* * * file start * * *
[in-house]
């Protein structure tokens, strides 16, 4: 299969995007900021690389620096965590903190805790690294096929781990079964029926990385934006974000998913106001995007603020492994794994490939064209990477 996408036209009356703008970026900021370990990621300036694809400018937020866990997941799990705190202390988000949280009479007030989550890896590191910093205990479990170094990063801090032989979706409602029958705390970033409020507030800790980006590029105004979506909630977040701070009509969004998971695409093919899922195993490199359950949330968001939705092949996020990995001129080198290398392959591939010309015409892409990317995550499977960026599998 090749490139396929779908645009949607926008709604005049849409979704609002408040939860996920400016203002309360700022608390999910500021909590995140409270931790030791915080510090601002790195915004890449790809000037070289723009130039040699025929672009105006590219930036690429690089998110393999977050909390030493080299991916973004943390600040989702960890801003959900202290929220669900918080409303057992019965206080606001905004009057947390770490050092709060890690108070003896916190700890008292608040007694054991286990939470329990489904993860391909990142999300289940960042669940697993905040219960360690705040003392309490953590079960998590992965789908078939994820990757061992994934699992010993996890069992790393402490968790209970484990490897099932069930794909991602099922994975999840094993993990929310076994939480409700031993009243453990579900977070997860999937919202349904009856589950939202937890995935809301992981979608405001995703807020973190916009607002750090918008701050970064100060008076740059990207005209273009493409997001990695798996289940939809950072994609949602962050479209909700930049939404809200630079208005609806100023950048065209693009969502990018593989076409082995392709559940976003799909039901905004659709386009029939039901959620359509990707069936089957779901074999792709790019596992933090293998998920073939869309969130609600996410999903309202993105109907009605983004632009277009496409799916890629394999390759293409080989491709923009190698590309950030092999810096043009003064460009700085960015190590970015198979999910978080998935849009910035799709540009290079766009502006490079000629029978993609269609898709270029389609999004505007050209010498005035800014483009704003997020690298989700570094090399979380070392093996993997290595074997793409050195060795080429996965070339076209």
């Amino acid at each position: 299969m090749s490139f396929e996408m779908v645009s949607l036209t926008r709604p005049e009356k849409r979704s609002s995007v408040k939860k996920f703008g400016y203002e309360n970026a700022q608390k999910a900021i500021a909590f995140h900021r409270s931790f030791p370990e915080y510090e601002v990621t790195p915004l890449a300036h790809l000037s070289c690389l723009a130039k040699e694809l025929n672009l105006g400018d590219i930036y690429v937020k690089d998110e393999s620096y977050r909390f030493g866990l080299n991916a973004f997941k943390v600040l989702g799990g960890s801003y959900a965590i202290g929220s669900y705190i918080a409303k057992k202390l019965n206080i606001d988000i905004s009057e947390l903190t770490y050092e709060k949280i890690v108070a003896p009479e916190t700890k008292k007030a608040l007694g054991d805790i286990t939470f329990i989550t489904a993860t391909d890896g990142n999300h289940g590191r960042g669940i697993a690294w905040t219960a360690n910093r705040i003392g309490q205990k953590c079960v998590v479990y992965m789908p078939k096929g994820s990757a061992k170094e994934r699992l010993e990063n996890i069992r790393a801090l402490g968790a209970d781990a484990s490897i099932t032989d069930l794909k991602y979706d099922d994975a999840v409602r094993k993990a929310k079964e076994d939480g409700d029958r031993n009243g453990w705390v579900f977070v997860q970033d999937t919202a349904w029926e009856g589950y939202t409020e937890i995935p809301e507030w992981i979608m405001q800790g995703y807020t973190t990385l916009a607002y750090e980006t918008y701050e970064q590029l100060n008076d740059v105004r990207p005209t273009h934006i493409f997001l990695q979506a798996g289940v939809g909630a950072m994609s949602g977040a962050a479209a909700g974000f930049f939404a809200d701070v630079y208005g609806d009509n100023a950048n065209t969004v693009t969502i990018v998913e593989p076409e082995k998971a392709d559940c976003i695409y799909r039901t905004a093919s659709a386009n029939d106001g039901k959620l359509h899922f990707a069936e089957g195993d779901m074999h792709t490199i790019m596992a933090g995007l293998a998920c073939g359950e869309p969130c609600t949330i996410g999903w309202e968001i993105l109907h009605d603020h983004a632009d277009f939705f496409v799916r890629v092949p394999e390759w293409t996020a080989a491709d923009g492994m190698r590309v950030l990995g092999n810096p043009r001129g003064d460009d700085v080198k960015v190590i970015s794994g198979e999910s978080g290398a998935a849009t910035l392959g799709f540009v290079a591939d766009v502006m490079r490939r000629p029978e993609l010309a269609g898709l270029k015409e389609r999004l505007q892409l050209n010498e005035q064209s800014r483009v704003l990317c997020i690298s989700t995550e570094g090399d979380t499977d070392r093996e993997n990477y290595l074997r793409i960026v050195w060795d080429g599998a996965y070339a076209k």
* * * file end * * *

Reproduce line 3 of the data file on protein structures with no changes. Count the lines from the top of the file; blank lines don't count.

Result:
């Amino acid at each position: 299969m090749s490139f396929e996408m779908v645009s949607l036209t926008r709604p005049e009356k849409r979704s609002s995007v408040k939860k996920f703008g400016y203002e309360n970026a700022q608390k999910a900021i500021a909590f995140h900021r409270s931790f030791p370990e915080y510090e601002v990621t790195p915004l890449a300036h790809l000037s070289c690389l723009a130039k040699e694809l025929n672009l105006g400018d590219i930036y690429v937020k690089d998110e393999s620096y977050r909390f030493g866990l080299n991916a973004f997941k943390v600040l989702g799990g960890s801003y959900a965590i202290g929220s669900y705190i918080a409303k057992k202390l019965n206080i606001d988000i905004s009057e947390l903190t770490y050092e709060k949280i890690v108070a003896p009479e916190t700890k008292k007030a608040l007694g054991d805790i286990t939470f329990i989550t489904a993860t391909d890896g990142n999300h289940g590191r960042g669940i697993a690294w905040t219960a360690n910093r705040i003392g309490q205990k953590c079960v998590v479990y992965m789908p078939k096929g994820s990757a061992k170094e994934r699992l010993e990063n996890i069992r790393a801090l402490g968790a209970d781990a484990s490897i099932t032989d069930l794909k991602y979706d099922d994975a999840v409602r094993k993990a929310k079964e076994d939480g409700d029958r031993n009243g453990w705390v579900f977070v997860q970033d999937t919202a349904w029926e009856g589950y939202t409020e937890i995935p809301e507030w992981i979608m405001q800790g995703y807020t973190t990385l916009a607002y750090e980006t918008y701050e970064q590029l100060n008076d740059v105004r990207p005209t273009h934006i493409f997001l990695q979506a798996g289940v939809g909630a950072m994609s949602g977040a962050a479209a909700g974000f930049f939404a809200d701070v630079y208005g609806d009509n100023a950048n065209t969004v693009t969502i990018v998913e593989p076409e082995k998971a392709d559940c976003i695409y799909r039901t905004a093919s659709a386009n029939d106001g039901k959620l359509h899922f990707a069936e089957g195993d779901m074999h792709t490199i790019m596992a933090g995007l293998a998920c073939g359950e869309p969130c609600t949330i996410g999903w309202e968001i993105l109907h009605d603020h983004a632009d277009f939705f496409v799916r890629v092949p394999e390759w293409t996020a080989a491709d923009g492994m190698r590309v950030l990995g092999n810096p043009r001129g003064d460009d700085v080198k960015v190590i970015s794994g198979e999910s978080g290398a998935a849009t910035l392959g799709f540009v290079a591939d766009v502006m490079r490939r000629p029978e993609l010309a269609g898709l270029k015409e389609r999004l505007q892409l050209n010498e005035q064209s800014r483009v704003l990317c997020i690298s989700t995550e570094g090399d979380t499977d070392r093996e993997n990477y290595l074997r793409i960026v050195w060795d080429g599998a996965y070339a076209k």